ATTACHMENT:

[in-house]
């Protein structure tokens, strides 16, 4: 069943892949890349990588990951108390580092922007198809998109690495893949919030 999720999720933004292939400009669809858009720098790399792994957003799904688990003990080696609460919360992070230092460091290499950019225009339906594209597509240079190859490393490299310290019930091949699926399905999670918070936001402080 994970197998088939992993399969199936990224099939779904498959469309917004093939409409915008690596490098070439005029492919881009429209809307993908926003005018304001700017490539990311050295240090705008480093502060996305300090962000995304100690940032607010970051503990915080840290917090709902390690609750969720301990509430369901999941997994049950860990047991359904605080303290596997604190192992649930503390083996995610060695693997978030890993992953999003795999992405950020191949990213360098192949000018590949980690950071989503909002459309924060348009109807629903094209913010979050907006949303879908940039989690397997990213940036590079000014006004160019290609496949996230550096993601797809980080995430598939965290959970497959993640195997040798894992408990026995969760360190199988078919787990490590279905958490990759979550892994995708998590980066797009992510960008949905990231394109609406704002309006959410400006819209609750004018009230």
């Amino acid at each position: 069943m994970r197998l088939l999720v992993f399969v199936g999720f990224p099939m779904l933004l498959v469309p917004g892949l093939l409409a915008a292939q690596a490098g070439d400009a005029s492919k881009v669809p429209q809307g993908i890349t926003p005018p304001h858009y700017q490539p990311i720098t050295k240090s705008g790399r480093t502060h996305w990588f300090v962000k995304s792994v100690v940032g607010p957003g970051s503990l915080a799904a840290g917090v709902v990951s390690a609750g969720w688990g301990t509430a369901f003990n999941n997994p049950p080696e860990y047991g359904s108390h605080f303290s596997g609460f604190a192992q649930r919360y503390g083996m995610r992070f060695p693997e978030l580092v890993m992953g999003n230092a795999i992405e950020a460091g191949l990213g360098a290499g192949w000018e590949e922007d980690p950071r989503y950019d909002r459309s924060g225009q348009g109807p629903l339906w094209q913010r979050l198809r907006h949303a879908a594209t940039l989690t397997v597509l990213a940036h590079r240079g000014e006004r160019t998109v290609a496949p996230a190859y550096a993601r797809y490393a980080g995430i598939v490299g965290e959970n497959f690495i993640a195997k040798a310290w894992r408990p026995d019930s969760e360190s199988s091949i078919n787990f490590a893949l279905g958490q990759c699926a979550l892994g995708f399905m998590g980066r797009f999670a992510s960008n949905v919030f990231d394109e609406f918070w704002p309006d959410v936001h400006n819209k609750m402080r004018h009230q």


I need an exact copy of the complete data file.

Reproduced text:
[in-house]
């Protein structure tokens, strides 16, 4: 069943892949890349990588990951108390580092922007198809998109690495893949919030 999720999720933004292939400009669809858009720098790399792994957003799904688990003990080696609460919360992070230092460091290499950019225009339906594209597509240079190859490393490299310290019930091949699926399905999670918070936001402080 994970197998088939992993399969199936990224099939779904498959469309917004093939409409915008690596490098070439005029492919881009429209809307993908926003005018304001700017490539990311050295240090705008480093502060996305300090962000995304100690940032607010970051503990915080840290917090709902390690609750969720301990509430369901999941997994049950860990047991359904605080303290596997604190192992649930503390083996995610060695693997978030890993992953999003795999992405950020191949990213360098192949000018590949980690950071989503909002459309924060348009109807629903094209913010979050907006949303879908940039989690397997990213940036590079000014006004160019290609496949996230550096993601797809980080995430598939965290959970497959993640195997040798894992408990026995969760360190199988078919787990490590279905958490990759979550892994995708998590980066797009992510960008949905990231394109609406704002309006959410400006819209609750004018009230």
């Amino acid at each position: 069943m994970r197998l088939l999720v992993f399969v199936g999720f990224p099939m779904l933004l498959v469309p917004g892949l093939l409409a915008a292939q690596a490098g070439d400009a005029s492919k881009v669809p429209q809307g993908i890349t926003p005018p304001h858009y700017q490539p990311i720098t050295k240090s705008g790399r480093t502060h996305w990588f300090v962000k995304s792994v100690v940032g607010p957003g970051s503990l915080a799904a840290g917090v709902v990951s390690a609750g969720w688990g301990t509430a369901f003990n999941n997994p049950p080696e860990y047991g359904s108390h605080f303290s596997g609460f604190a192992q649930r919360y503390g083996m995610r992070f060695p693997e978030l580092v890993m992953g999003n230092a795999i992405e950020a460091g191949l990213g360098a290499g192949w000018e590949e922007d980690p950071r989503y950019d909002r459309s924060g225009q348009g109807p629903l339906w094209q913010r979050l198809r907006h949303a879908a594209t940039l989690t397997v597509l990213a940036h590079r240079g000014e006004r160019t998109v290609a496949p996230a190859y550096a993601r797809y490393a980080g995430i598939v490299g965290e959970n497959f690495i993640a195997k040798a310290w894992r408990p026995d019930s969760e360190s199988s091949i078919n787990f490590a893949l279905g958490q990759c699926a979550l892994g995708f399905m998590g980066r797009f999670a992510s960008n949905v919030f990231d394109e609406f918070w704002p309006d959410v936001h400006n819209k609750m402080r004018h009230q």